By no means do I mean to offend anyone trying to diet on a new years resolution or whatever resolution you chose to do, nor do I mean to offend anyone with lofty goals. If this method works for you, you are a better man/woman than I am.
It seems like everyone is talking about new years resolutions and goals these days. I guess it got me thinking since we are changing our course in debt repayment right that I need to contemplate what we want to accomplish this next year.
First of all I don’t believe in new years resolutions. Here’s why: you resolve to make some change in your life (usually far to drastic to stick to) and for the next 3-6 weeks you suffer trying to attain this unreachable ideal. Then you fail miserably and end up in worse shape than before. Be it personal finances or dieting, it never works. The reason it never works is these major changes aren’t just a change that you make to do something different, they are complete lifestyle changes and take commitment beyond just saying your are going to loose 50 pounds and throwing away potato chips and buying carrot sticks. You have to devote your life to this change and change your whole fundamental thought process to make it work. To do this you have to make all facets of your life conform to this and this takes time, not just deciding that starting Jan. 1st you are going to diet.
The other thing that gets my goat is the notion of goals. I see people set goals all the time, usually lofty goals stating that this year they will do this and that. They always put some time frame in, but the problem is that most people make their goals so lofty and ambitious that they aren’t actually realistic. While it works for some people, the concept of goals has never worked for me.
Instead I prefer to set a plan of action. I use logical figures and facts and estimate where things are going to end up on a time line, so that at any given moment I know what my progress is and how far off I am from my estimate. I guess what I am saying is that to me it makes more sense to plot an expected target and realistically (with rough numbers to back it up) make out a plan to follow. Sort of my brain’s roadmap or instruction set of how to accomplish the task it set out to do. Maybe it’s just my engineering background or project management, but I like to have a course of action and be able to know where I am at any given time.
So with that said, 2008 came to a close just as we got the truck paid off. So in 2008 we paid off the last of the sallie mae private student loan, paid off the siding loan from the house and paid off the pickup.
- Item 1: Continued Debt Reduction:
For 2009 it will be a short list for debt reduction as the house is the next target. The mortgage is currently at just over 33K right now.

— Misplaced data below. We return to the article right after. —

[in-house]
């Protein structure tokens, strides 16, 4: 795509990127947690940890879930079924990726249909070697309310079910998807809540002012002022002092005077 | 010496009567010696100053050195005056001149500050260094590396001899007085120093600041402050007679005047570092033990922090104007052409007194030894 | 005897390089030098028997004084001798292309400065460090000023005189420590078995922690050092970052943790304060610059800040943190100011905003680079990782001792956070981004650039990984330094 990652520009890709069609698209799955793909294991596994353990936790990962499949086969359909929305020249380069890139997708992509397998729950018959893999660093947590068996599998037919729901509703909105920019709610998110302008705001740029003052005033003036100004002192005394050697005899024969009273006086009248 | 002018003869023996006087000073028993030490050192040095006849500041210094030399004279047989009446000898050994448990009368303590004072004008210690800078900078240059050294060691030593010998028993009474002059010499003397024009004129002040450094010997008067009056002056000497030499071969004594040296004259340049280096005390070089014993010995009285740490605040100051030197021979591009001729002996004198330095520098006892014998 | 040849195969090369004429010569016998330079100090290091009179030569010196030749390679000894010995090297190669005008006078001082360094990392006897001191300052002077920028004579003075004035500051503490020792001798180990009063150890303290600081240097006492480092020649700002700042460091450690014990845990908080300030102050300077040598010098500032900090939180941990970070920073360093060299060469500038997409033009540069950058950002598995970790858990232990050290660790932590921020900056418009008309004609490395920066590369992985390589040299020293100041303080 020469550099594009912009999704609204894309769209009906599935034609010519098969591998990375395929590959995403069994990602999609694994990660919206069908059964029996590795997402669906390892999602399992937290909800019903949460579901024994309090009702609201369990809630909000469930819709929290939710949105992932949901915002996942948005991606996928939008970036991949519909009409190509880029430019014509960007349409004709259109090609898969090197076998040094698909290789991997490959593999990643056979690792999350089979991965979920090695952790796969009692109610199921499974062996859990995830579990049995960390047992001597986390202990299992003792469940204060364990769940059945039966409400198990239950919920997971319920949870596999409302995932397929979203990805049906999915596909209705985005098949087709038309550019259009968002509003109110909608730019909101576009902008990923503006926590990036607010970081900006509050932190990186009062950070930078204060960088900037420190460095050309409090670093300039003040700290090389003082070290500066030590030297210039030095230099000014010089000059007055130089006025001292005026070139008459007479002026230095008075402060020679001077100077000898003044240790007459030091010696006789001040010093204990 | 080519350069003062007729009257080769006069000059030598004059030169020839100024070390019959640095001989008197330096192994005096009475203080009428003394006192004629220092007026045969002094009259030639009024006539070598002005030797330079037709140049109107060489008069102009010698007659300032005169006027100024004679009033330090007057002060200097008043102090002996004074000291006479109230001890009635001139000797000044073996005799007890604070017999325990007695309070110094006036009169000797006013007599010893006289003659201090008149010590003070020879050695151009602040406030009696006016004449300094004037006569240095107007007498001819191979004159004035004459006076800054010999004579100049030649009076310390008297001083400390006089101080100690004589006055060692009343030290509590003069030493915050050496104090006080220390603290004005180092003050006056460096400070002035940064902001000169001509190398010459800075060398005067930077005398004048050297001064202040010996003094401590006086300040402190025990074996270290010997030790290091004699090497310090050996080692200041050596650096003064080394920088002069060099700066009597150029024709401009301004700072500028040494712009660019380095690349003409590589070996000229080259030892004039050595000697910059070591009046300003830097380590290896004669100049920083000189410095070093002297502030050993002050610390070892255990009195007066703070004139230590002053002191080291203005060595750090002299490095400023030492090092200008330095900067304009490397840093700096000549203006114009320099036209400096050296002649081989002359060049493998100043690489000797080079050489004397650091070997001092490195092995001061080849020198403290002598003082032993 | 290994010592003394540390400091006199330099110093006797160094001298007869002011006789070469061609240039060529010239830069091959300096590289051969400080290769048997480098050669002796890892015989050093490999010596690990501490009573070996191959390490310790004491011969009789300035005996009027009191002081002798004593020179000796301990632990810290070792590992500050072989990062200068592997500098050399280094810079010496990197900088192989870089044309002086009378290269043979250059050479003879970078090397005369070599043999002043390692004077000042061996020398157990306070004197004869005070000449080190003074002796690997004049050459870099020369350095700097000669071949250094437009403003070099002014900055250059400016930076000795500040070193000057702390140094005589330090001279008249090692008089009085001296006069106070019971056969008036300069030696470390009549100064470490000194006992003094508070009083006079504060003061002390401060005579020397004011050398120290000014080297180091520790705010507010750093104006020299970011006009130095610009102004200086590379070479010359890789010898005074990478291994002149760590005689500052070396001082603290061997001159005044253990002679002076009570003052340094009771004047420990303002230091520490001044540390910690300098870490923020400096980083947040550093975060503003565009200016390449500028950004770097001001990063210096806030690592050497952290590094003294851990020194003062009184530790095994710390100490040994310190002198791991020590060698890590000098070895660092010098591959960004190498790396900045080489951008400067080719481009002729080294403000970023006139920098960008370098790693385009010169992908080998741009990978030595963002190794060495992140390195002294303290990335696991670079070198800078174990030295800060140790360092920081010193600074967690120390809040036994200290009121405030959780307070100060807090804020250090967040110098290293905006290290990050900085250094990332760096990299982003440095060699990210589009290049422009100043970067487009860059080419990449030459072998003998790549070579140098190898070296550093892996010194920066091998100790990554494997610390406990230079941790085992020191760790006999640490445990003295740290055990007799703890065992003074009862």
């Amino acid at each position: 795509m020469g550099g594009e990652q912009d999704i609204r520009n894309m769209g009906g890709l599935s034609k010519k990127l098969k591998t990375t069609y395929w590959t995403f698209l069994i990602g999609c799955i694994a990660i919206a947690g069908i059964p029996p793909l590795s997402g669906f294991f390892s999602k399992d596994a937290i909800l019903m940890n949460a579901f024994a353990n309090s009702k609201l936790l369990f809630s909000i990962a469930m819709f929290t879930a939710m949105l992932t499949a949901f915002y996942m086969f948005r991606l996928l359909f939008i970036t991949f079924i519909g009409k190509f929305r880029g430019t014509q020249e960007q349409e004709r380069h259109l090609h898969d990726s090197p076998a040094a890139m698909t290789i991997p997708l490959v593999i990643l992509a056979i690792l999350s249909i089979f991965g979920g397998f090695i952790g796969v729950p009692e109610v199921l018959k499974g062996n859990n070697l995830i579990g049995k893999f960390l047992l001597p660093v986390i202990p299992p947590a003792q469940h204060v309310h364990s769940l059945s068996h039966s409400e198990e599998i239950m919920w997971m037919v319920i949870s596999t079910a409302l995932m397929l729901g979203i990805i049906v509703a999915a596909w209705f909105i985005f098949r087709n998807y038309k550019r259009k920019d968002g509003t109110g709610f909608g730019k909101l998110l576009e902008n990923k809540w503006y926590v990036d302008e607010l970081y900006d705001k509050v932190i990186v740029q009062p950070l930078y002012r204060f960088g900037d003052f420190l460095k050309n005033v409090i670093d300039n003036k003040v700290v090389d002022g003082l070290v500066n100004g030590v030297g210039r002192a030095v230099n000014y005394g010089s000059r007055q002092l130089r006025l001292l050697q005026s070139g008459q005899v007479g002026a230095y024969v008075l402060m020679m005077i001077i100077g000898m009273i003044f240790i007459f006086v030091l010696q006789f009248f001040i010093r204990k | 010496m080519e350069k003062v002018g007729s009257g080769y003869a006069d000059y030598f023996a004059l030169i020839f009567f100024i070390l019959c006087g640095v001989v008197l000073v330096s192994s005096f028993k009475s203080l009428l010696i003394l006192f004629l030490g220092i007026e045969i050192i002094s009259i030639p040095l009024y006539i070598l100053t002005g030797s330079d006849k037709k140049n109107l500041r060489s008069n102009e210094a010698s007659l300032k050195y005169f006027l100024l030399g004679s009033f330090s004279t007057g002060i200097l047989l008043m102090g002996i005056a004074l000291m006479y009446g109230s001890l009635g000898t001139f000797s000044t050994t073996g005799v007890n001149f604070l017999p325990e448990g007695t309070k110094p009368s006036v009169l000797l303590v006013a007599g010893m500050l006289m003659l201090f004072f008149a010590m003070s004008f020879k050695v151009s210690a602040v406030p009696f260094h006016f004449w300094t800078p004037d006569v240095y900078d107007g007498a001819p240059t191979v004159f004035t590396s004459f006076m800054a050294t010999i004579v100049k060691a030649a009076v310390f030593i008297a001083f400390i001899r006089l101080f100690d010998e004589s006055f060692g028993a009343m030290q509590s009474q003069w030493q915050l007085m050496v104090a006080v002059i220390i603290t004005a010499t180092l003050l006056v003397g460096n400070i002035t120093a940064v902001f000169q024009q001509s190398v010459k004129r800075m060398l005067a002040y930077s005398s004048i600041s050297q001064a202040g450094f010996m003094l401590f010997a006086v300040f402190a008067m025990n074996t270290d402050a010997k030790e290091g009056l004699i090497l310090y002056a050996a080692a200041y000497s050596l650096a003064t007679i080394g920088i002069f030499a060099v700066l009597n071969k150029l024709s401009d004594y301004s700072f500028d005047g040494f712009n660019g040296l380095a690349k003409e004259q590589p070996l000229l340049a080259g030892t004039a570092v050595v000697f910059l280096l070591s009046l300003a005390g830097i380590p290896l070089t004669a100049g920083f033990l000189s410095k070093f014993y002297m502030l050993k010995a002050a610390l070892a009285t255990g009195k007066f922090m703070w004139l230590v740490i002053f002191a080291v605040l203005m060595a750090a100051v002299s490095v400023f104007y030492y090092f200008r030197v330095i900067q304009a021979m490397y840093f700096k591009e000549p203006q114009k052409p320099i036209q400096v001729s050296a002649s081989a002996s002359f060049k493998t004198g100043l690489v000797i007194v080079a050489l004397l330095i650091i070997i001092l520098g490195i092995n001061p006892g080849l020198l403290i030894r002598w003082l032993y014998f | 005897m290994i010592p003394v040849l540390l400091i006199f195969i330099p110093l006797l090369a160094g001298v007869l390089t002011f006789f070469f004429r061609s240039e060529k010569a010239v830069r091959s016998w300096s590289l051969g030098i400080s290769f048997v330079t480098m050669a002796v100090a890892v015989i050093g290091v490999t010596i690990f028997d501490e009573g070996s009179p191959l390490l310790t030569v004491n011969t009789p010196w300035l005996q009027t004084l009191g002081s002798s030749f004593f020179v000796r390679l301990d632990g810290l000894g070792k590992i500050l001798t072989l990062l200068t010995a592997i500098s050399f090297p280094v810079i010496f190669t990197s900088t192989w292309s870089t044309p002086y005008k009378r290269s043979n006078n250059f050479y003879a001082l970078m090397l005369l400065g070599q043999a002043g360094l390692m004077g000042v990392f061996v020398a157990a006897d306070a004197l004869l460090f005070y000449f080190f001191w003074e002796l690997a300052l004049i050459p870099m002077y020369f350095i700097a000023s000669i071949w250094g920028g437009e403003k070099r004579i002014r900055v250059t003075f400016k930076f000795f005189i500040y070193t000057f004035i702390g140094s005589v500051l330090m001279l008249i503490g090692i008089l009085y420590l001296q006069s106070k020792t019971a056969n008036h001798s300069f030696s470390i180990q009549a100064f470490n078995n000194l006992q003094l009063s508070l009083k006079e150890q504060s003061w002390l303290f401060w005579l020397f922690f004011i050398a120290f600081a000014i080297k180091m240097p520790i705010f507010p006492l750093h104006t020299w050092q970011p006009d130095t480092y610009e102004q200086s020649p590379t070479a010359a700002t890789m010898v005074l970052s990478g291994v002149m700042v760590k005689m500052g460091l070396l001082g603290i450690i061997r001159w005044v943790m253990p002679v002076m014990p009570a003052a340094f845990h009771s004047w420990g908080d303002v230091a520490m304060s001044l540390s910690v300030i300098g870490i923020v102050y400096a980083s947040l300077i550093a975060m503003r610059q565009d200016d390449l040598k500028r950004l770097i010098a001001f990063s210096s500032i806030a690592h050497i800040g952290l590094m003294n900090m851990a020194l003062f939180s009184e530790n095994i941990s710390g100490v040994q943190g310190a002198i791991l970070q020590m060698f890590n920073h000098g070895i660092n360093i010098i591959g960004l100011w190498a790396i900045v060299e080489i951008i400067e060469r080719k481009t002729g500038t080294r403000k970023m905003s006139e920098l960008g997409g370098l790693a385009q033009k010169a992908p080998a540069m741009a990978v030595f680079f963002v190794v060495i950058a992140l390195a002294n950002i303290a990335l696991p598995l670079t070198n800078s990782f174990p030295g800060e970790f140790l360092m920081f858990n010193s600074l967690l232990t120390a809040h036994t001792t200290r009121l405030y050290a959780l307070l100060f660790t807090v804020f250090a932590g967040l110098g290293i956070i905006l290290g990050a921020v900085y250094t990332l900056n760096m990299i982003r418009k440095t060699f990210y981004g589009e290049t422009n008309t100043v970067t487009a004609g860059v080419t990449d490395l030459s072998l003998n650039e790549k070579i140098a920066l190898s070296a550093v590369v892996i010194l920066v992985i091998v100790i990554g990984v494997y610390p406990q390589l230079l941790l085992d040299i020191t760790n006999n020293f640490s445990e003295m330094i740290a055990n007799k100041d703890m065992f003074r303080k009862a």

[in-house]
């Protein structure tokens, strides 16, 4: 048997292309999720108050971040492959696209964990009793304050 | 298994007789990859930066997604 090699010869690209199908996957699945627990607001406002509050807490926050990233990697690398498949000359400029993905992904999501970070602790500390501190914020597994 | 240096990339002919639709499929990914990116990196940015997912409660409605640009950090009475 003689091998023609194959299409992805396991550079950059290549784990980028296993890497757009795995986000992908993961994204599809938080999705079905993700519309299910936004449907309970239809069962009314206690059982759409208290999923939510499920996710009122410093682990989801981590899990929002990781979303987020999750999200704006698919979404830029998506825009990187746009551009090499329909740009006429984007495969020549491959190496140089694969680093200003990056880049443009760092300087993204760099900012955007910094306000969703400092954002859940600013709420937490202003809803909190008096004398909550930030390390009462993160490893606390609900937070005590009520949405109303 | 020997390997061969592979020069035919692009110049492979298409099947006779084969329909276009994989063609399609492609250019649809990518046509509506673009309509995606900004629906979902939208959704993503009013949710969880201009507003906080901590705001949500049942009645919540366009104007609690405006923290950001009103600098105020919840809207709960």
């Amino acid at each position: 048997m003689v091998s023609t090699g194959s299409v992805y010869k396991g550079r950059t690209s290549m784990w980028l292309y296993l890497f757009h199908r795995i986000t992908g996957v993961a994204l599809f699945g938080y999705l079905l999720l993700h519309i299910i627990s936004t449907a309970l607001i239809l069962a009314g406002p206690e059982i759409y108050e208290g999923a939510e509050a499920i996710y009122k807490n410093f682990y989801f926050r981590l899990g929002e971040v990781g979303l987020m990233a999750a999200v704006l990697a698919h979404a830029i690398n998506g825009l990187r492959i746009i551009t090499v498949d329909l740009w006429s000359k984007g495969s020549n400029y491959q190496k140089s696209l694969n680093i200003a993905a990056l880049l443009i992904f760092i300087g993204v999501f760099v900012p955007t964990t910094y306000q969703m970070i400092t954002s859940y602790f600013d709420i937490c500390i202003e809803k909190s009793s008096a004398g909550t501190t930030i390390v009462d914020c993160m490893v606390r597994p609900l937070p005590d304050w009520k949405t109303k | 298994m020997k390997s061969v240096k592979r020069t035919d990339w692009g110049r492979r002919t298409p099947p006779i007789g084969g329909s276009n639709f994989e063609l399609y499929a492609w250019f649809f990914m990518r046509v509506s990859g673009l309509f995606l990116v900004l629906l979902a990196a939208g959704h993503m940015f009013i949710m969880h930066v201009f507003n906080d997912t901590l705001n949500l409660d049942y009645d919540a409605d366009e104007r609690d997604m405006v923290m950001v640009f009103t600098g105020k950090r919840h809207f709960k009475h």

Our plan is to add the $800 a month we were putting on the truck and put that on top of the mortgage payment, making it out to a nice even $1200/month starting in February.
So taking out the interest, taxes and insurances… it should track as follows:
January – $33,300 starting balance
====Start $1200/month payments
February – $32,400
March – $31,500
====Call and remove PMI, saves us another $20/month
April – $30,580
May – $29,660
June – $28,740
July – $27,820
August – $26,900
September – $25,980
October – $25,060
November – $24,140
December – $23,220
Now these are just rough numbers, but planning things out, we should at around a $23k balance by the end of the year. That’s motivating. Hopefully we can keep this up, if so we should have the house paid off around the fall of 2011.
- Item 2: Start a savings account:
In the past we were also adding snowflakes on top of the debt snowball. We will not be doing this from now on as dealing with the mortgage company is a PITA. Instead, since we do not have any savings other than the extra $1000 we have in the checking account for emergencies, we are going to put any extra money from paid surveys and our free money endeavors, selling stuff on ebay/half, birthday money and overtime money into a savings account. While we don’t plan to religiously add to this, we will periodically re-balance the checking account and transfer the excess over the basic $1000 dollar float into that new savings account.
- Item 3: Funding the HSA medical expense account:
Since my employer has us on this horrible HSA account with an insane $6k deductable, I was putting $240/month into this health savings account just for paying medical bills. We basically broke even in 2008, so I am going to continue to put $240/month in there this year hoping that since the kiddo is at home with momma now he won’t get as sick this year.
- Item 4: Funding the 401K
It’s really hard to force myself to put money into this knowing that every time I log on nowadays the balance is down about 10% from the last time I looked. However my employer matches 35 cents on the dollar up to 10% so I need to take advantage of that. While I can’t afford to put in 10% right now, I am going to stay the course from last year and continue putting in 4%. After we are debt free in a couple years I am going to make this a priority, but for now paying off the debt is the priority and we are still putting some in there.
Well, that’s the plan. So long as nothing drastic happens financially, I can look back at the plan and know what has to be done.